Originally Published: March 22, 2018 6:05 a.m.
Should cars drive themselves? Would you feel safe in or around self-driving cars? (Select up to two answers)
- Yes, I would feel comfortable riding in a self-driving car 10%
- No, I would not feel comfortable riding in a self-driving car 47%
- I would feel safe as a pedestrian or bicyclist with self-driving cars on the road 6%
- I would feel unsafe as a pedestrian or bicyclist with self-driving cars on the road 37%
1240 total votes.
If we squint even a little closely at the startling events of Sunday night in Tempe – where a woman was struck and killed by a presumed self-driving Uber car – it’s easy see that this tragedy is only the latest in this lauded startup’s continuing history of problems with labor and a blatant disregard for women’s safety, too.
The trail winding, seemingly inevitably, to the Uber accident in Tempe is paved – not only with numerous sexual assaults committed by poorly (or never) vetted Uber drivers – but also with lawsuits and court rulings, in the United States and elsewhere, too, in which Uber has been held accountable for its attempts to get around regulations that protect workers.
While it has been forced to make some concessions to its labor force, Uber, meanwhile, seems to have found its final solution to circumventing all labor regulations – using automobiles that drive themselves.
In Britain – home of that beloved novelist, Charles Dickens, who brought to the world’s attention in his many literary works the shameful and dangerously exploitative conditions in which laborers of his day eeked out their meager living – lawmakers in Parliament say Uber treats its workers as Victorian-style “sweated labor.”
The Guardian, of London, has reported on testimony in Parliament regarding dozens of Uber drivers who said they felt “forced to work extremely long hours, sometimes more than 70 a week, just to make a basic living,” often earning less, even so, than Britain’s national living-wage laws allow.
But in what’s known as the “gig economy” – in which contracted workers, regarded in legal terms as “self-employed” – minimum-wage regulations don’t apply. In a clever workaround of hard-won legal protections for laborers, those who participate in the gig economy are understood, in legal terms, to enter of their own accord into a mutually agreed upon contract with a company, such as Uber.
But last year a court in North Carolina ruled in favor of Uber drivers in a class-action lawsuit. The ruling allowed the drivers – throughout the United States – to be classified as employees, rather than contracted workers. The drivers’ lawyer, Paul Maslo, is quoted in The New York Times after that victory: “The ruling today is going to allow drivers across the country to band together to challenge Uber’s misclassification of them. They are employees and should be getting minimum wage and overtime as required by federal law.” And some cities, such as Seattle and New York, are allowing Uber drivers to form collective bargaining groups.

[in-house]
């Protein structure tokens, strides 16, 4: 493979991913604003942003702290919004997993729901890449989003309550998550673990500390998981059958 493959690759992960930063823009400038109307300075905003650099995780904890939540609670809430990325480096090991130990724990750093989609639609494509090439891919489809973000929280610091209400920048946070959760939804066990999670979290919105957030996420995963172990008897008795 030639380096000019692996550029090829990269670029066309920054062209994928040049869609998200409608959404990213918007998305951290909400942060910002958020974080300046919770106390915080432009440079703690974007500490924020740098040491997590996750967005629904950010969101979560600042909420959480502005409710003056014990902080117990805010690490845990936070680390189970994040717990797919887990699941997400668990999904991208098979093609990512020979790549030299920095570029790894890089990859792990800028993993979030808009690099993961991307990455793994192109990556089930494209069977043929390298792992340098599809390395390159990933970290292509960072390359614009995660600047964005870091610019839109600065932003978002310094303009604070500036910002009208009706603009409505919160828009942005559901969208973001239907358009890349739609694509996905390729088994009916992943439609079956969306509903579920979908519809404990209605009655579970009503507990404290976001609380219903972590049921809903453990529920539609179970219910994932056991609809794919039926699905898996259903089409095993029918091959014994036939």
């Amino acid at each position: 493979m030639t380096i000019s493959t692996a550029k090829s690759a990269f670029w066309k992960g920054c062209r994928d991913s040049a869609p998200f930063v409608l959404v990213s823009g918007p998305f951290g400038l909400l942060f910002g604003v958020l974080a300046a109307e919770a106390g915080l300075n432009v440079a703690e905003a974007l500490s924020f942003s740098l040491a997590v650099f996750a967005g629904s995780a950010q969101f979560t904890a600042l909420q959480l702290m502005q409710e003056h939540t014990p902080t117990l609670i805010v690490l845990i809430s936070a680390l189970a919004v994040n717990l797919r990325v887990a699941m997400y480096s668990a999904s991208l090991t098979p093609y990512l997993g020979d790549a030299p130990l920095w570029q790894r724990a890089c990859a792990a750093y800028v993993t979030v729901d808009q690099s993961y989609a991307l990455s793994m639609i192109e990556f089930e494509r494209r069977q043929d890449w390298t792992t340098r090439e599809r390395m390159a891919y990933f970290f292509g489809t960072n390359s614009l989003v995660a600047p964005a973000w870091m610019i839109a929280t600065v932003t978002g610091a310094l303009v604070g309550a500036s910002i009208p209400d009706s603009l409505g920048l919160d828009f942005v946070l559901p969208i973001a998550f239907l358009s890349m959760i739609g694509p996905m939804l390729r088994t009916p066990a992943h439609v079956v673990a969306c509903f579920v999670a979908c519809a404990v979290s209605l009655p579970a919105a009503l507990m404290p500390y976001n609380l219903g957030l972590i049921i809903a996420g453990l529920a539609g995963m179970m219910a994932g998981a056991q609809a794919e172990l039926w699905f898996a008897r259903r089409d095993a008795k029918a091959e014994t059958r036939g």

In an apparent concession, Uber CEO Dara Khosrowshahi in an open letter wrote, “The social safety system, which was designed for a very different economy, has not kept pace with today’s workforce.” His letter acknowledged, “At a basic level, everyone should have the option to protect themselves and their loved ones when they’re injured at work, get sick, or when it’s time to retire.”
Meanwhile, Uber is attempting to replace its underpaid, overworked drivers with robotic cars.
But in 2016, British lawmaker Frank Field released his report – “Sweated Labour, Uber and the Gig Economy” – that documents how startups, like Uber, are contributing to labor’s slide backwards into the Victorian era’s notorious exploitation of workers. Field complains that businesses, and their investors, who profit in the gig economy are off loading the risks of doing business.
Some of those risks that Uber has imposed carelessly on the public – throughout the world, including in Tempe, Arizona – are the result of Uber’s insufficient vetting of its drivers. For example, in the accident that killed 49-year-old Elaine Herzberg Sunday night, the so-called “backup driver,” who was behind the wheel of the car, but not operating it, was a convicted felon who had served time in prison for armed robbery and other charges. Uber has declined to comment on the driver’s criminal record.
In Boston this week, an Uber driver was charged and arrested on rape charges, as other Uber drivers have been throughout the world in the years since Uber’s founding in San Francisco in 2009.
As the public has observed repeatedly since then, Uber is by no means or measure a good citizen. And even though Gov. Doug Ducey has, since taking office in 2015, signed two executive orders allowing the testing of autonomous vehicles throughout Arizona, local governments, including throughout the Quad Cities region, must remain vigilant to protect citizens in this region from these abuses that Uber has imposed on communities throughout the world, including in Arizona.